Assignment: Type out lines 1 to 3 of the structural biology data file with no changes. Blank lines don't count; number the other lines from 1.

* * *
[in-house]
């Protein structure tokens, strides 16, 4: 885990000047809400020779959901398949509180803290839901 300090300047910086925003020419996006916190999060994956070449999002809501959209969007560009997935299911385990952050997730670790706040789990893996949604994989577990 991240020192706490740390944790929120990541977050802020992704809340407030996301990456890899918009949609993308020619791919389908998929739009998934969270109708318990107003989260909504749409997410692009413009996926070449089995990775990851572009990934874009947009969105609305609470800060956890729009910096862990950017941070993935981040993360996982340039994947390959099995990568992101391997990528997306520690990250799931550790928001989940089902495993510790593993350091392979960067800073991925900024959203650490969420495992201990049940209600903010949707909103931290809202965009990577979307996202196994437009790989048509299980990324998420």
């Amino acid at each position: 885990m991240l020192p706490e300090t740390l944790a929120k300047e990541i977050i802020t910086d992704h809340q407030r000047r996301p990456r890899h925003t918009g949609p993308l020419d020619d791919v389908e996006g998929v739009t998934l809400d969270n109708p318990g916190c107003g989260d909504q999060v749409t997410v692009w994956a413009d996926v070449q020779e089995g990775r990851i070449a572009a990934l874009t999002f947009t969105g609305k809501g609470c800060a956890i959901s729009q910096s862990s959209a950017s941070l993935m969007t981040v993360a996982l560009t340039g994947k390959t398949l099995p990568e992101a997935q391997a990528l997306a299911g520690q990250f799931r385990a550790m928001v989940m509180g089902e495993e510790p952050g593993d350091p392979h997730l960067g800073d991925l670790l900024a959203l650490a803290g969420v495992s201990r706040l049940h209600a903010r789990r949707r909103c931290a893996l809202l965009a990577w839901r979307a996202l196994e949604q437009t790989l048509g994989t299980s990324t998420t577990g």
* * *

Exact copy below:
[in-house]
């Protein structure tokens, strides 16, 4: 885990000047809400020779959901398949509180803290839901 300090300047910086925003020419996006916190999060994956070449999002809501959209969007560009997935299911385990952050997730670790706040789990893996949604994989577990 991240020192706490740390944790929120990541977050802020992704809340407030996301990456890899918009949609993308020619791919389908998929739009998934969270109708318990107003989260909504749409997410692009413009996926070449089995990775990851572009990934874009947009969105609305609470800060956890729009910096862990950017941070993935981040993360996982340039994947390959099995990568992101391997990528997306520690990250799931550790928001989940089902495993510790593993350091392979960067800073991925900024959203650490969420495992201990049940209600903010949707909103931290809202965009990577979307996202196994437009790989048509299980990324998420």
């Amino acid at each position: 885990m991240l020192p706490e300090t740390l944790a929120k300047e990541i977050i802020t910086d992704h809340q407030r000047r996301p990456r890899h925003t918009g949609p993308l020419d020619d791919v389908e996006g998929v739009t998934l809400d969270n109708p318990g916190c107003g989260d909504q999060v749409t997410v692009w994956a413009d996926v070449q020779e089995g990775r990851i070449a572009a990934l874009t999002f947009t969105g609305k809501g609470c800060a956890i959901s729009q910096s862990s959209a950017s941070l993935m969007t981040v993360a996982l560009t340039g994947k390959t398949l099995p990568e992101a997935q391997a990528l997306a299911g520690q990250f799931r385990a550790m928001v989940m509180g089902e495993e510790p952050g593993d350091p392979h997730l960067g800073d991925l670790l900024a959203l650490a803290g969420v495992s201990r706040l049940h209600a903010r789990r949707r909103c931290a893996l809202l965009a990577w839901r979307a996202l196994e949604q437009t790989l048509g994989t299980s990324t998420t577990g």